It was the first time I had ever performed my play TWICE in one day. That's 2 and a half hours of raw emotion. My first performance was with the Youth Leadership Academy at 9am. This group is given a strict schedule of activities to follow, authoritative commands to march to and essentially attend a boot camp. I was told this would be the harder audience to reach. With barely 4 hours of sleep and an overwhelming feeling of utter sickness, I gave them everything I had. This is without dancers, singers, musicians, props, stage lighting or scene transitioning. It was pretty much me with a speaker and remote control in hand. It brought my play down to its knees and made me overcome new challenges I had never faced before. Considering the heavy and abstract content of my work, I know a lot of what I said went over their heads. However, they really seemed to connect with what I was saying. One resident in particular really engaged my every word during my poem "Blue" because it turned out his sister had been raped and he himself was in the process of dealing with this difficult situation. One of the faculty counselors told me this and said, "If nothing else, you did for one kid in one day what we couldn't do with months of therapy." (...How do you respond to that?)

After my first performance, I ate lunch with the Facility Director (Nick da Scholar's Dad) and we spoke about some really deep stuff concerning seeking self enlightenment in life which ultimately provided me with some tough food for thought to digest. (In addition to the grilled chicken and pasta I ordered-"Muah...magnifico!") 

Upon walking into the new location, I could see the residents peeking through their window to catch a glimpse. The feeling was indescribable. This was the same group that saw me perform weeks before and had spoken so much about me to everyone in the facility that even their teachers were excited to see me. Witnessing the enthusiasm in each of their eyes made me remember why I do what I do. I let everyone know in advance that I wanted them to listen to my play as though it were an opera. I told them that I did not expect them to get everything because more importantly, I wanted them to embrace the emotions and leave with whatever I managed to make them feel. By the end of my performance, they were in awe and after opening the floor for discussion, they asked a lot of detailed questions. They wanted to know more about the people in the play, why I wrote it, how long it took to complete.......but more rewardingly, they began asking questions about my college career and asking about how they can get into a similar program for music.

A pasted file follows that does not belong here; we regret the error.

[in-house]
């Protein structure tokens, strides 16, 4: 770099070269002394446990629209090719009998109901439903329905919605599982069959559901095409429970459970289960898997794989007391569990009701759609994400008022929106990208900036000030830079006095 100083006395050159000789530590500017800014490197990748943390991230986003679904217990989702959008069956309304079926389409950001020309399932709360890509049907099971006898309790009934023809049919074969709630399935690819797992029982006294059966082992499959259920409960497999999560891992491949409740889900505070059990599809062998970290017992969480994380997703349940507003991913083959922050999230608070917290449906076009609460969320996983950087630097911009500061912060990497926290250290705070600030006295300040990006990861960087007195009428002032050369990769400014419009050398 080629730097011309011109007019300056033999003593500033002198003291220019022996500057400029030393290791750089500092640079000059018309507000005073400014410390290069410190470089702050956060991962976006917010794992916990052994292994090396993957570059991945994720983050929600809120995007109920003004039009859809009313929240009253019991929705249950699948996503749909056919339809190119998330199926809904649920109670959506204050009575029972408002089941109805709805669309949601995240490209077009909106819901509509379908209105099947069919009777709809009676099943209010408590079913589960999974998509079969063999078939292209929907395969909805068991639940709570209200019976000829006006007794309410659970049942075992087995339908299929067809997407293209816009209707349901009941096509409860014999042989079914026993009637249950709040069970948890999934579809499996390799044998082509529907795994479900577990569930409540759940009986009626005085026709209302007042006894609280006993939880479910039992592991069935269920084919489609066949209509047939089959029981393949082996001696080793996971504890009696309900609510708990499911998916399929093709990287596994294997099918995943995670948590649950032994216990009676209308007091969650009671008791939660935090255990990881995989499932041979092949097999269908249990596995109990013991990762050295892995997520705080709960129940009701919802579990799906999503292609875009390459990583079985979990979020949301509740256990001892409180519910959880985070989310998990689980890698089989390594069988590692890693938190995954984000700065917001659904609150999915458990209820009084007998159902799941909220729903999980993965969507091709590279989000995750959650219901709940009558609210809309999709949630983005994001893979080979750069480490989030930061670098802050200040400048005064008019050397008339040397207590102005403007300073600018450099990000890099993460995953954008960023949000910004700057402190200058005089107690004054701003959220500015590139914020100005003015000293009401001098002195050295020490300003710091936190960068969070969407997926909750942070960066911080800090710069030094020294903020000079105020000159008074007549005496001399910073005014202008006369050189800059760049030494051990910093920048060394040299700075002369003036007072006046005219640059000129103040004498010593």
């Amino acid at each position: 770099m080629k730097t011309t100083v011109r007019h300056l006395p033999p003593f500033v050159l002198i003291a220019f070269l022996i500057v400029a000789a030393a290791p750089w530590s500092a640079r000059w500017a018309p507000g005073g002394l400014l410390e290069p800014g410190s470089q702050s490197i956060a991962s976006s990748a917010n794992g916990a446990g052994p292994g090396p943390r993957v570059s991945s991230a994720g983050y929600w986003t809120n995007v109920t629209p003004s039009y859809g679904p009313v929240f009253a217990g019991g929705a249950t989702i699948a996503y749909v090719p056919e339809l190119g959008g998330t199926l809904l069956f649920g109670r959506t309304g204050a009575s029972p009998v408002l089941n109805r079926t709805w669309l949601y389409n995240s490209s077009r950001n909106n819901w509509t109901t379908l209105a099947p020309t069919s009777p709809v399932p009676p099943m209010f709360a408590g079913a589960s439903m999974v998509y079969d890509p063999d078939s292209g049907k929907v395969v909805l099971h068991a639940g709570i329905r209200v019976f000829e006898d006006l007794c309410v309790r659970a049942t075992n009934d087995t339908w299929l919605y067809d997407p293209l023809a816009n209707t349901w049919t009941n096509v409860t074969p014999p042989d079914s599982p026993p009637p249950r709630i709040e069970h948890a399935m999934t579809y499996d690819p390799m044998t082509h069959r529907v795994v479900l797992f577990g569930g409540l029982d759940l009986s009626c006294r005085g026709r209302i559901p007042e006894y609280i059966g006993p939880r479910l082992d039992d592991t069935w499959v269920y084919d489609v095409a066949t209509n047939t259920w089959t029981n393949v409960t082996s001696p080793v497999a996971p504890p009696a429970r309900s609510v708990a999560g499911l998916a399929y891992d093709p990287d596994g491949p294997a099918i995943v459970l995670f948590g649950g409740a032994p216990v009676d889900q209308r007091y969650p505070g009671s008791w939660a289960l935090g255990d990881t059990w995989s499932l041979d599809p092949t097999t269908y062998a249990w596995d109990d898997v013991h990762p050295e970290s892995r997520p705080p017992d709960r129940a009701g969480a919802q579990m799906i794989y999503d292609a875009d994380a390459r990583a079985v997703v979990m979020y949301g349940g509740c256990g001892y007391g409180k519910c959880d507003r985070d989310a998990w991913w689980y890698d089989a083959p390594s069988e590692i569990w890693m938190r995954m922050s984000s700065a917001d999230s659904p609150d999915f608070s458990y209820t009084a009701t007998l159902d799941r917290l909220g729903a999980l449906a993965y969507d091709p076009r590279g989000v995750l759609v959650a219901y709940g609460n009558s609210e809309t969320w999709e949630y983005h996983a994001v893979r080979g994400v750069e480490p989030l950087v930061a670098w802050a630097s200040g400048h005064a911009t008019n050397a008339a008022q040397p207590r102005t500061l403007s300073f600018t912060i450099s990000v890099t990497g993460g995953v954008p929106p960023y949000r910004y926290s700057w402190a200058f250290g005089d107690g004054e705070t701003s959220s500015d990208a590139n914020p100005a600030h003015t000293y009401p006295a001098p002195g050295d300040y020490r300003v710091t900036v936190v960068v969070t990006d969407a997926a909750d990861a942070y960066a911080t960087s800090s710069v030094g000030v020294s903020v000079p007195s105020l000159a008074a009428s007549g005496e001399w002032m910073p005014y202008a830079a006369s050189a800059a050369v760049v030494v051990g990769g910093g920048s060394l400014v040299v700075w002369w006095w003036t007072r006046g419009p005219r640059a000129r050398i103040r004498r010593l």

After I was done packing everything up, many of them wanted me to visit their cells to have a few words with them.  Each of them wanted to show me poems and songs they had written since my first visit. Now........I've done a lot of shows where cats have come up to me, given me dap and been like "Yo, that was a tight performance." And yeah, I suppose in the scheme of things that's all cool. On the flipside, I had these young individuals, some of who were dealing with some of life's greatest struggles, telling me that I inspired them to do something positive. To write. To read. To think. They told me that they saw in me aspects of what they wanted to be. That they were able to relate to things I said and that my words had touched their hearts in ways that had never been reached before. I don't care how big you get in this industry or how much money you make in this game but nothing....I mean NOTHING is more rewarding than what I felt today. Reminds me of why I must always remain humble, true to my heart and faithful to my dreams.